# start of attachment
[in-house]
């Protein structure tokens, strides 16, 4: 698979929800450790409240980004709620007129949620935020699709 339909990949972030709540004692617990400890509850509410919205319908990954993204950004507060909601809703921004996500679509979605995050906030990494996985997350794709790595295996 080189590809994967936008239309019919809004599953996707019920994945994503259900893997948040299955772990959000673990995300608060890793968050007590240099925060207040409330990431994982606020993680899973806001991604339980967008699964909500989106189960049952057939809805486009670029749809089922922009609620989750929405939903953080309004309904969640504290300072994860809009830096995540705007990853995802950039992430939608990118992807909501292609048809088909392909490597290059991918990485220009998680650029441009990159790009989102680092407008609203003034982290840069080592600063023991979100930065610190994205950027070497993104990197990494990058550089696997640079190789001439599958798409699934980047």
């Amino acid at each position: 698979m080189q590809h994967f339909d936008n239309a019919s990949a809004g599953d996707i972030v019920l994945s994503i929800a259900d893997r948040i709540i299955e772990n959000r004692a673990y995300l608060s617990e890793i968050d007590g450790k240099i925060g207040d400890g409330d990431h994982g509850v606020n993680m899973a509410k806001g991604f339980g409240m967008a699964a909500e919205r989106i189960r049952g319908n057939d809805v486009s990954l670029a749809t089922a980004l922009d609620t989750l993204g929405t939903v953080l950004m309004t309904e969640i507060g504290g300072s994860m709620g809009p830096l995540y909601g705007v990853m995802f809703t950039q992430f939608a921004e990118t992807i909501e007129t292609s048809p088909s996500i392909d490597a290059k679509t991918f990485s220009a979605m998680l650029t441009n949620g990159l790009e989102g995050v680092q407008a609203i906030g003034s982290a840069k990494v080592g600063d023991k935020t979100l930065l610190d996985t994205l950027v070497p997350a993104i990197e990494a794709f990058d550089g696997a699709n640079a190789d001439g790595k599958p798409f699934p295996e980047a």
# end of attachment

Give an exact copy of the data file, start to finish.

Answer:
[in-house]
């Protein structure tokens, strides 16, 4: 698979929800450790409240980004709620007129949620935020699709 339909990949972030709540004692617990400890509850509410919205319908990954993204950004507060909601809703921004996500679509979605995050906030990494996985997350794709790595295996 080189590809994967936008239309019919809004599953996707019920994945994503259900893997948040299955772990959000673990995300608060890793968050007590240099925060207040409330990431994982606020993680899973806001991604339980967008699964909500989106189960049952057939809805486009670029749809089922922009609620989750929405939903953080309004309904969640504290300072994860809009830096995540705007990853995802950039992430939608990118992807909501292609048809088909392909490597290059991918990485220009998680650029441009990159790009989102680092407008609203003034982290840069080592600063023991979100930065610190994205950027070497993104990197990494990058550089696997640079190789001439599958798409699934980047």
């Amino acid at each position: 698979m080189q590809h994967f339909d936008n239309a019919s990949a809004g599953d996707i972030v019920l994945s994503i929800a259900d893997r948040i709540i299955e772990n959000r004692a673990y995300l608060s617990e890793i968050d007590g450790k240099i925060g207040d400890g409330d990431h994982g509850v606020n993680m899973a509410k806001g991604f339980g409240m967008a699964a909500e919205r989106i189960r049952g319908n057939d809805v486009s990954l670029a749809t089922a980004l922009d609620t989750l993204g929405t939903v953080l950004m309004t309904e969640i507060g504290g300072s994860m709620g809009p830096l995540y909601g705007v990853m995802f809703t950039q992430f939608a921004e990118t992807i909501e007129t292609s048809p088909s996500i392909d490597a290059k679509t991918f990485s220009a979605m998680l650029t441009n949620g990159l790009e989102g995050v680092q407008a609203i906030g003034s982290a840069k990494v080592g600063d023991k935020t979100l930065l610190d996985t994205l950027v070497p997350a993104i990197e990494a794709f990058d550089g696997a699709n640079a190789d001439g790595k599958p798409f699934p295996e980047a």